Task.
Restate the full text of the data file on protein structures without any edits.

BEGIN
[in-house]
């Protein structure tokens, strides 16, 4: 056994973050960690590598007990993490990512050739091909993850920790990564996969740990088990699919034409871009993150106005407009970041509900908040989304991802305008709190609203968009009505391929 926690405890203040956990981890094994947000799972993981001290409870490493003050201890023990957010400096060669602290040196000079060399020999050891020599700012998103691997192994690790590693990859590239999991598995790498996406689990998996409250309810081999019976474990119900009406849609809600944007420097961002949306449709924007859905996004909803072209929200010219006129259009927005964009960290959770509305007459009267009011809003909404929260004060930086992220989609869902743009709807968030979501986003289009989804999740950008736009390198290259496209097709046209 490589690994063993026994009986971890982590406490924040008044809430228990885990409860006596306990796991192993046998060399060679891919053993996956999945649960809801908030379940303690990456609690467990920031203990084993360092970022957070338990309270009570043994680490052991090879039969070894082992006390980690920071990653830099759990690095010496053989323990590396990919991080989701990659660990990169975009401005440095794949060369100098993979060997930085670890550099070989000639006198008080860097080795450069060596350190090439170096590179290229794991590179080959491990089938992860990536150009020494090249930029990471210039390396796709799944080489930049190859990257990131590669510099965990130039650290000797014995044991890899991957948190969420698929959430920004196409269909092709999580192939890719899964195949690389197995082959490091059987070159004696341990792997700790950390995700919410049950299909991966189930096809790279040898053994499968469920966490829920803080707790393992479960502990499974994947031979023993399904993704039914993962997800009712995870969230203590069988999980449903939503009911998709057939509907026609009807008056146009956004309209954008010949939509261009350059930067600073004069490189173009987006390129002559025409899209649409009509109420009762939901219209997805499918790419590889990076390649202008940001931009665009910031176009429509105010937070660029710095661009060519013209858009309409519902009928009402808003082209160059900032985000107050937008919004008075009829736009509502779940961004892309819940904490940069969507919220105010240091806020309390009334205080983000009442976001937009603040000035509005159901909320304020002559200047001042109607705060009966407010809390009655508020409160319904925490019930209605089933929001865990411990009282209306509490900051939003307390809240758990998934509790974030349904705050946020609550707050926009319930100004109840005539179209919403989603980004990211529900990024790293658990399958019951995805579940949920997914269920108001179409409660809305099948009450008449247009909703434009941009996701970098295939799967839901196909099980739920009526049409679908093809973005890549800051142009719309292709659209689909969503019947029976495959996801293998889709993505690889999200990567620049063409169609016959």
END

[in-house]
């Protein structure tokens, strides 16, 4: 056994973050960690590598007990993490990512050739091909993850920790990564996969740990088990699919034409871009993150106005407009970041509900908040989304991802305008709190609203968009009505391929 926690405890203040956990981890094994947000799972993981001290409870490493003050201890023990957010400096060669602290040196000079060399020999050891020599700012998103691997192994690790590693990859590239999991598995790498996406689990998996409250309810081999019976474990119900009406849609809600944007420097961002949306449709924007859905996004909803072209929200010219006129259009927005964009960290959770509305007459009267009011809003909404929260004060930086992220989609869902743009709807968030979501986003289009989804999740950008736009390198290259496209097709046209 490589690994063993026994009986971890982590406490924040008044809430228990885990409860006596306990796991192993046998060399060679891919053993996956999945649960809801908030379940303690990456609690467990920031203990084993360092970022957070338990309270009570043994680490052991090879039969070894082992006390980690920071990653830099759990690095010496053989323990590396990919991080989701990659660990990169975009401005440095794949060369100098993979060997930085670890550099070989000639006198008080860097080795450069060596350190090439170096590179290229794991590179080959491990089938992860990536150009020494090249930029990471210039390396796709799944080489930049190859990257990131590669510099965990130039650290000797014995044991890899991957948190969420698929959430920004196409269909092709999580192939890719899964195949690389197995082959490091059987070159004696341990792997700790950390995700919410049950299909991966189930096809790279040898053994499968469920966490829920803080707790393992479960502990499974994947031979023993399904993704039914993962997800009712995870969230203590069988999980449903939503009911998709057939509907026609009807008056146009956004309209954008010949939509261009350059930067600073004069490189173009987006390129002559025409899209649409009509109420009762939901219209997805499918790419590889990076390649202008940001931009665009910031176009429509105010937070660029710095661009060519013209858009309409519902009928009402808003082209160059900032985000107050937008919004008075009829736009509502779940961004892309819940904490940069969507919220105010240091806020309390009334205080983000009442976001937009603040000035509005159901909320304020002559200047001042109607705060009966407010809390009655508020409160319904925490019930209605089933929001865990411990009282209306509490900051939003307390809240758990998934509790974030349904705050946020609550707050926009319930100004109840005539179209919403989603980004990211529900990024790293658990399958019951995805579940949920997914269920108001179409409660809305099948009450008449247009909703434009941009996701970098295939799967839901196909099980739920009526049409679908093809973005890549800051142009719309292709659209689909969503019947029976495959996801293998889709993505690889999200990567620049063409169609016959």